Jump to content

IGNORED

Vinyl Wrap Anyone?


Jeff Berk

Recommended Posts

I'm considering a vinyl wrap as an alternative to a repaint due to cost and a lack of a paint booth. Has anyone wrapped their vehicle and can offer suggestions on amount of wrap needed and any problem areas that I might encounter on a Series 1 Z?

Link to comment
Share on other sites


17 hours ago, psdenno said:

Here's a link to one being wrapped over on Hybridz:

https://tinyurl.com/y884g3q2

Dennis

I don't visit Hybrid-Z very often, but that's a good post.  The author makes a point of emphasizing the challenges and things to watch out for, rather than just posting a fluff piece about how easy it was.  I hope we'll see more write-ups on wraps because I think they may be the path forward for automotive finishes. 

In fact, it's going to be really interesting to see whether vehicle manufacturers will transition from paint to vinyl wrap in the near future.  Production-scale paint facilities are extremely expensive for them to build, operate and maintain.  And then there are the environmental issues (even with water-borne paints), the electrical power consumption costs, the cost of the paint, and the QC/QA challenges.  I don't think that 3M got into the automotive wrap business line because of the customizer aftermarket.  I think they may have their eyes on the larger prize.

As for those of us who occupy the DIY sector of the old car hobby, I have to wonder how long paint can be justified over a professionally-done wrap.  It seems that a garden-variety paint job by a body-and-paint shop starts at about $5,000 these days (unless you have a relative who runs a shop), while a pro wrap looks like about $1500.  That price difference may start to resonate if/when word gets out within the hobby that a professional wrap can compete with paint for both appearance and durability.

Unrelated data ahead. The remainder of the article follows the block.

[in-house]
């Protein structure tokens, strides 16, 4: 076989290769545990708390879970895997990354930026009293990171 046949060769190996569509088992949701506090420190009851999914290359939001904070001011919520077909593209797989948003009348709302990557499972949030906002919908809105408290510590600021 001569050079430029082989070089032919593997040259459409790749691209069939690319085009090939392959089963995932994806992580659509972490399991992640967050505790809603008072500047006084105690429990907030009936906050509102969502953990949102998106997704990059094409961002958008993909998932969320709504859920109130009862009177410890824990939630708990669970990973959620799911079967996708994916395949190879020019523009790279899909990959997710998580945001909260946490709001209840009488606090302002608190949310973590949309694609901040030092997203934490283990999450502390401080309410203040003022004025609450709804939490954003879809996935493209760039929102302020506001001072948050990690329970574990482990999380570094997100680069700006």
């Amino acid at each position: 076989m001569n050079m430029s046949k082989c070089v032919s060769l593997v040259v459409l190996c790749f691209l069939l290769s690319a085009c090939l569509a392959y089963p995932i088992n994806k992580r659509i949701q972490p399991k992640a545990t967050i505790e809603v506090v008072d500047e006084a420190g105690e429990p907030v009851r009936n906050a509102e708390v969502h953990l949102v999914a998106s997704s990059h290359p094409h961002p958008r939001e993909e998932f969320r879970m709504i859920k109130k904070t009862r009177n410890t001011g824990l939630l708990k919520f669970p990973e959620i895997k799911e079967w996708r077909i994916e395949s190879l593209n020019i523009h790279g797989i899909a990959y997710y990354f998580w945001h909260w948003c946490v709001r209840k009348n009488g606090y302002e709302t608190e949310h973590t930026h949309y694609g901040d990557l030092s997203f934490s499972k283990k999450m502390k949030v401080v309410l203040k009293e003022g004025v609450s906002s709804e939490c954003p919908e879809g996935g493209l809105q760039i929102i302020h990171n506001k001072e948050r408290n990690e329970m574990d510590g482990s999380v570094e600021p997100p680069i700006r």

Link to comment
Share on other sites

1 hour ago, Namerow said:

That price difference may start to resonate if/when word gets out within the hobby that a professional wrap can compete with paint for both appearance and durability.

I'd be interested in hearing more about wrap durability - how it takes door dings & scrapes, ability to color match if a repair is needed, fading, harsh weather resistance,

Dennis

Link to comment
Share on other sites

The wraps that we've seen here in Phoenix just don't last.  I don't quite get why not (i mean other than the harsh climate...).  There's obviously a difference in material - my wife bought a G35 Sedan in 2007 and had a "clear-bra" product applied by the dealership (or contracted by the dealership) to the front end and other common "chip" points.  It's held up remarkably well to our desert southwest conditions.  But, we had an RX-7 in the shop last year.  The owner had it wrapped a few years prior to avoid repainting.  It scratched easily and our Arizona sun was really hard on it.  It stuck well - some of the underlying paint was pulled off the car when they removed it...  All of the wrapped cars I've seen here have very obvious surface scratches.  We see a lot of kids here going to ASU driving wrapped GTR's.  A few corvette's.  The only really nice wrap I've seen was on a McClaren that pulled into the Pavillion's one Saturday night.  I'm sure there was a LOT of money in that wrap - it was clear, and it was perfect.  I guess I'd want to protect the paint on the McClaren too, it was awesome...  Which brings me back to scratching my head about my wifes 11 year old "clear-bra" that still looks very good... 

It's probably just like paint - you get what you pay for.

Link to comment
Share on other sites

I've wrapped interior panels and other bits and pieces, with varying levels of success. General comments from my experiences:

It's harder to apply than you probably think.

Paint and vinyl probably have a similar margin for error.

Vinyl won't last anywhere near as long as paint.

Vinyl allows for some more interesting finish options (if you're into that), but a good paint job will always have a cleaner application (e.g. no seams or cut lines) than vinyl.

Vinyl is thin, and therefore only marginally more forgiving than paint. The panels still need to be straight.

A good vinyl install isn't likely to be cheap , but if you're looking for something different or non-permanent, it's a nice option.

Link to comment
Share on other sites

I was thinking about putting a wrap on my Z but realized, after doing a paint adhesion test, that the paint needed to come off and be redone.  The respray before I bought the car was poorly done.  Life of the warp also seems somewhat limited, more $$$ material will last longer, less $ gives you a few years at best. I decided if I was doing all the work to get to a good starting surface for the vinyl I might as well do it correctly and paint it.

Link to comment
Share on other sites